Different Class

Standard

You don’t have to understand Latin to enjoy  “Different Class”, but it would certainly help.  This book, published by Joanne Harris in 2016, has two voices and two time peiods.  One voice is that of  a teacher at a venerable grammar school in Yorkshire who peppers his conversation, and even his thoughts, with quotes from ancient Romans.  The second is one of the school’s boys.  The story shifts back and forth between 1981, when the boy was in Straitley’s Latin class, and 2005, when the boy is back in town and Straitley is contemplating retirement.

This boy has done some terrible things, but which boy is he?  He makes entries in a dairy without ever mentioning his name, and refers to his schoolmates by nicknames, confusing the issue of who’s who.  I admit that this ploy confused me even more than Harris probably intended, which brings me to a suggestion I would like to make to writers:  Be careful how confusing you make your plot, keeping in mind that the average reader doesn’t read your book in one go, but picks it up and puts it down, doing and thinking of other things between sessions.  It’s hard enough to keep a large cast of characters straight under the best of circumstances.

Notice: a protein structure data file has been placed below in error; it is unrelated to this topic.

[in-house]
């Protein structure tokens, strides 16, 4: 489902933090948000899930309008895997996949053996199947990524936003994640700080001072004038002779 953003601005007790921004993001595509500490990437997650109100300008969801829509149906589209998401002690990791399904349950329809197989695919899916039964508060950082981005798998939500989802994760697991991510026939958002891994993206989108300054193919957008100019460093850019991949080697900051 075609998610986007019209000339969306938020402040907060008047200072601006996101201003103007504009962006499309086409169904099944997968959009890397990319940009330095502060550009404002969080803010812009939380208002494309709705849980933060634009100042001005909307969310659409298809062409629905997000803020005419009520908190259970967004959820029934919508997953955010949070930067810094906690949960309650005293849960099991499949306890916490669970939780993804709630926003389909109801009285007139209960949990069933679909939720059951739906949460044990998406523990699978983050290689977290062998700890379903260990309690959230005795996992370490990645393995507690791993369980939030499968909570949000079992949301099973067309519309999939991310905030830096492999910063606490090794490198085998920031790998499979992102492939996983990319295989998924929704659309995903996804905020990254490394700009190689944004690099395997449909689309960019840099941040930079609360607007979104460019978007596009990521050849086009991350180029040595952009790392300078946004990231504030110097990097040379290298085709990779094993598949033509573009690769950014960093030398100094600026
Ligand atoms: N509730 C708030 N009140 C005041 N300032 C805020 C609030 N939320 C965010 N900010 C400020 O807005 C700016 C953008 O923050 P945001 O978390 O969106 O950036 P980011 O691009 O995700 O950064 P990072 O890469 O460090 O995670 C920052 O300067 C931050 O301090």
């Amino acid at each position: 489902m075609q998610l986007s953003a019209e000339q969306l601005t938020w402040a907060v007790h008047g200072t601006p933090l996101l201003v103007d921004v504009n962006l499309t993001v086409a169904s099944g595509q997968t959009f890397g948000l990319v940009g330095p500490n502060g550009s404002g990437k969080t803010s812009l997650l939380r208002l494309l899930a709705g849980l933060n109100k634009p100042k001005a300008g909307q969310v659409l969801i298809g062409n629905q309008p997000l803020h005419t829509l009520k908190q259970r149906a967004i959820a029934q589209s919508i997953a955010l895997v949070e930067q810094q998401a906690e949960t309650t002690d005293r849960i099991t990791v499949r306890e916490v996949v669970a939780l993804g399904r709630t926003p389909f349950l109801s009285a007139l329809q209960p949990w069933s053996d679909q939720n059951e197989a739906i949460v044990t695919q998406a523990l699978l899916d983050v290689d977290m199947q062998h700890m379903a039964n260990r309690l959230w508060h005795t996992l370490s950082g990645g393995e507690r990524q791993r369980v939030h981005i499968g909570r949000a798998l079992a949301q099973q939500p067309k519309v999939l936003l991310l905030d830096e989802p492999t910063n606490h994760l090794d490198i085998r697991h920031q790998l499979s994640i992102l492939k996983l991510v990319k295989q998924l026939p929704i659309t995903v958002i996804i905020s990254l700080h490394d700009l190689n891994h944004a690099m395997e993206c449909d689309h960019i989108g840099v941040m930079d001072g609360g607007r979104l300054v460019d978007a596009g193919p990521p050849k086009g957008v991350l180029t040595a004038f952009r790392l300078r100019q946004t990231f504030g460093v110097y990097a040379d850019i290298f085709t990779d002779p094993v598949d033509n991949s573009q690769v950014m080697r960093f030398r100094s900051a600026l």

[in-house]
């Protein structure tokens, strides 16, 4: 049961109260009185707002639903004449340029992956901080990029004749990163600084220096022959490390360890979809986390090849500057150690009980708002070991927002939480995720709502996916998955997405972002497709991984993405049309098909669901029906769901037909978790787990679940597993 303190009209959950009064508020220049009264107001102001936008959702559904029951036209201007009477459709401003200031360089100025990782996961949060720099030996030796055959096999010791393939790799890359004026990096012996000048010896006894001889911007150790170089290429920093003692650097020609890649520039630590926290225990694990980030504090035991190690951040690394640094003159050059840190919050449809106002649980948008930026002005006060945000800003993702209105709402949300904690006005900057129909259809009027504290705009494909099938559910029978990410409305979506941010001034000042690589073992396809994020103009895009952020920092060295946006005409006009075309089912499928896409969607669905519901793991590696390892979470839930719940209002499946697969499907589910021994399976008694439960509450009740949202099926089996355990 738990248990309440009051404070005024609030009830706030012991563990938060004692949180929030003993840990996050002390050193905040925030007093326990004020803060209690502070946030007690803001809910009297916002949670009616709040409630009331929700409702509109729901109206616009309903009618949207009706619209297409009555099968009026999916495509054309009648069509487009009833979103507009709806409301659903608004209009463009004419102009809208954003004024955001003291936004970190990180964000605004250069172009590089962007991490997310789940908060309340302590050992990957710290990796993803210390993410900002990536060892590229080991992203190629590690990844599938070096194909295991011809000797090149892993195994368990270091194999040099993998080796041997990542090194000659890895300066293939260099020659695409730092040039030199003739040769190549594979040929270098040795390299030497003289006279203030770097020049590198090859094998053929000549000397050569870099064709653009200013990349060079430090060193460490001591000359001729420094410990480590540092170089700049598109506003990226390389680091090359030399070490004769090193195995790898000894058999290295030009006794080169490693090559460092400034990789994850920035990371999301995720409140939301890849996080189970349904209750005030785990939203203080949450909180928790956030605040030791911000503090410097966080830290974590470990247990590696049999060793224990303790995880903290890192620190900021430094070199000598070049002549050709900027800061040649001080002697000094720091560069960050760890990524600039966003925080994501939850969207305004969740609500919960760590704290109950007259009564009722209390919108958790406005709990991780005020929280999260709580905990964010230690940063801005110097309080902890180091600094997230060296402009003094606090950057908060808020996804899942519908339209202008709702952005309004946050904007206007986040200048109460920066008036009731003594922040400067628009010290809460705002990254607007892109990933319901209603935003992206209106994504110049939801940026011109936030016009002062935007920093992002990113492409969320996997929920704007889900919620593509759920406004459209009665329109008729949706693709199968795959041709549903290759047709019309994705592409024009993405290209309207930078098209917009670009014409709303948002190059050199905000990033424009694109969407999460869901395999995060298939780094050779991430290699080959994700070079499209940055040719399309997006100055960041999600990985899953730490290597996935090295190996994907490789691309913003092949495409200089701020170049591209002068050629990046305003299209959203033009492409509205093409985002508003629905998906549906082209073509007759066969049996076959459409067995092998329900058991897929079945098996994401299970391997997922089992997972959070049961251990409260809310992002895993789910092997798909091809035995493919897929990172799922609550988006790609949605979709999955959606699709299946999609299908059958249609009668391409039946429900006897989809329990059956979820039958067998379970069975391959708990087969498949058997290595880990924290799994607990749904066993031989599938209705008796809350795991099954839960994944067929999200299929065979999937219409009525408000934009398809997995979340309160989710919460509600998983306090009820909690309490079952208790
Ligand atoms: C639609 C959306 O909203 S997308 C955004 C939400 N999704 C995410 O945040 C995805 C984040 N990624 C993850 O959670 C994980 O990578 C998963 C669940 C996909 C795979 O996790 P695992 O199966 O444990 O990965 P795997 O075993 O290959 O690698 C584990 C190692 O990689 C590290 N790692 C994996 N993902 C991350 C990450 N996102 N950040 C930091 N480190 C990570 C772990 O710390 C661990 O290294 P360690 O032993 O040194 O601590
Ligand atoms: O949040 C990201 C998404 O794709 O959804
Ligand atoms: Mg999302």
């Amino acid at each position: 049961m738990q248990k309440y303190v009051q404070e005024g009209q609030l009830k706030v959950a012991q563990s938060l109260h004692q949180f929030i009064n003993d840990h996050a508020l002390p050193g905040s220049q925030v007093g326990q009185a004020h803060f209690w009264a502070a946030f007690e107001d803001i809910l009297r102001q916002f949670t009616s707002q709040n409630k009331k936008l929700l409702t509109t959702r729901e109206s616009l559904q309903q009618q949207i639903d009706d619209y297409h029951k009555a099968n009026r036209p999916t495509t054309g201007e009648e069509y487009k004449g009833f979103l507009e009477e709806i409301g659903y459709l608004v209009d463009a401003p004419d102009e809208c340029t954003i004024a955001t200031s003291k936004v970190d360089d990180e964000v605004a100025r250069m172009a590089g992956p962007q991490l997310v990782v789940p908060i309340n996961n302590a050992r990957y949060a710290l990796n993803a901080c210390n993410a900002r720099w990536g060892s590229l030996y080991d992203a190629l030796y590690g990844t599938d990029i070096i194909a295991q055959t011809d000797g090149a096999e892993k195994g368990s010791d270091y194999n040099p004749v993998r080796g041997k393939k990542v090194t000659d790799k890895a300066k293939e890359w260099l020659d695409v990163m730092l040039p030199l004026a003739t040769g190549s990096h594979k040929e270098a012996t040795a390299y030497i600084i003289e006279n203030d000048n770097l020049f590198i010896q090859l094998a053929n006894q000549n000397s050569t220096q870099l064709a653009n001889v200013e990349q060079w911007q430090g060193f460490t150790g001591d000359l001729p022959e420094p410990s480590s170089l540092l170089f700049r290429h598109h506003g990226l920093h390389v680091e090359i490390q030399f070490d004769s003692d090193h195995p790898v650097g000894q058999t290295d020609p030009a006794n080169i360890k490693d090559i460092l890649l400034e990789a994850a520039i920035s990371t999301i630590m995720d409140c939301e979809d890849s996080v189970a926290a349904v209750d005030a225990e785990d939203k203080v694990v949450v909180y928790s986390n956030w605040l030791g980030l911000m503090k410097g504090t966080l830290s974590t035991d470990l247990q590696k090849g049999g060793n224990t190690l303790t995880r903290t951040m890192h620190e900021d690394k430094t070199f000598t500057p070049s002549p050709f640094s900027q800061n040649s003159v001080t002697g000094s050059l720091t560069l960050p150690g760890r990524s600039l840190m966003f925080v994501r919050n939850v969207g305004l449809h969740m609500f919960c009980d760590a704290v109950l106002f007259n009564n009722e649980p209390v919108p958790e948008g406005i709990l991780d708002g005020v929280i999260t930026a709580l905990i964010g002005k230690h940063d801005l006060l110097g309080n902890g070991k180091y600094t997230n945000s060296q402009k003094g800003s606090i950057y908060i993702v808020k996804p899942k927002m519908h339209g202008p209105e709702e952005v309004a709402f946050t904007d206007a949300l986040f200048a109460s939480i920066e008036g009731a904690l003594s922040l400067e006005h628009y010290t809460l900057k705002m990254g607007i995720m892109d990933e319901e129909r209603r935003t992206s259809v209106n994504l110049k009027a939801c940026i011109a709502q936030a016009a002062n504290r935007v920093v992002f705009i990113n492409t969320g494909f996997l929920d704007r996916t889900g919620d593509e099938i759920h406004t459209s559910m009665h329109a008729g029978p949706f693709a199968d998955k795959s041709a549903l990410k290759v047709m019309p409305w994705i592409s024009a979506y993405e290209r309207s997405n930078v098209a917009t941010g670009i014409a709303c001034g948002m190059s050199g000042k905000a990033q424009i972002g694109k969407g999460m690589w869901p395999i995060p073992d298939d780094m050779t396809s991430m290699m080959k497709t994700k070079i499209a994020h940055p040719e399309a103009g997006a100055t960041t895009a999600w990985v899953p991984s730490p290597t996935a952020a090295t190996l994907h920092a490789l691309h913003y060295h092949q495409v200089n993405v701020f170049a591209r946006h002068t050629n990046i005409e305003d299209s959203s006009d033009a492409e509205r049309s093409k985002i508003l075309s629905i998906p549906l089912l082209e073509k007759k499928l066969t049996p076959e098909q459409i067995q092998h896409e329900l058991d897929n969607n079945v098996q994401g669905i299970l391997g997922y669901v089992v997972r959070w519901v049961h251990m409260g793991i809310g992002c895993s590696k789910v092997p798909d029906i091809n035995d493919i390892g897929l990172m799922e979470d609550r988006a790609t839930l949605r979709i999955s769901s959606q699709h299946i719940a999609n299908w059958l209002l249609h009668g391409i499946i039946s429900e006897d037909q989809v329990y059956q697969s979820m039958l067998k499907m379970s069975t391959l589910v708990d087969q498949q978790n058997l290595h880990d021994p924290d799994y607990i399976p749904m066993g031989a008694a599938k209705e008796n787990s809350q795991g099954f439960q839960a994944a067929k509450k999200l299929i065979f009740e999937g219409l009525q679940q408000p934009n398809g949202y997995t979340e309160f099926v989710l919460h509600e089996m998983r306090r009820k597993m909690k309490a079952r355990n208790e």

The book is a mystery story, the mystery being, who is this evil boy?  The most enjoyable aspect of it was the fond depiction of the old fashioned school and gradually recognizing the fine qualities of the old teacher.  The suspense comes from wanting to see if and how the good guy wins and evil is finally punished.

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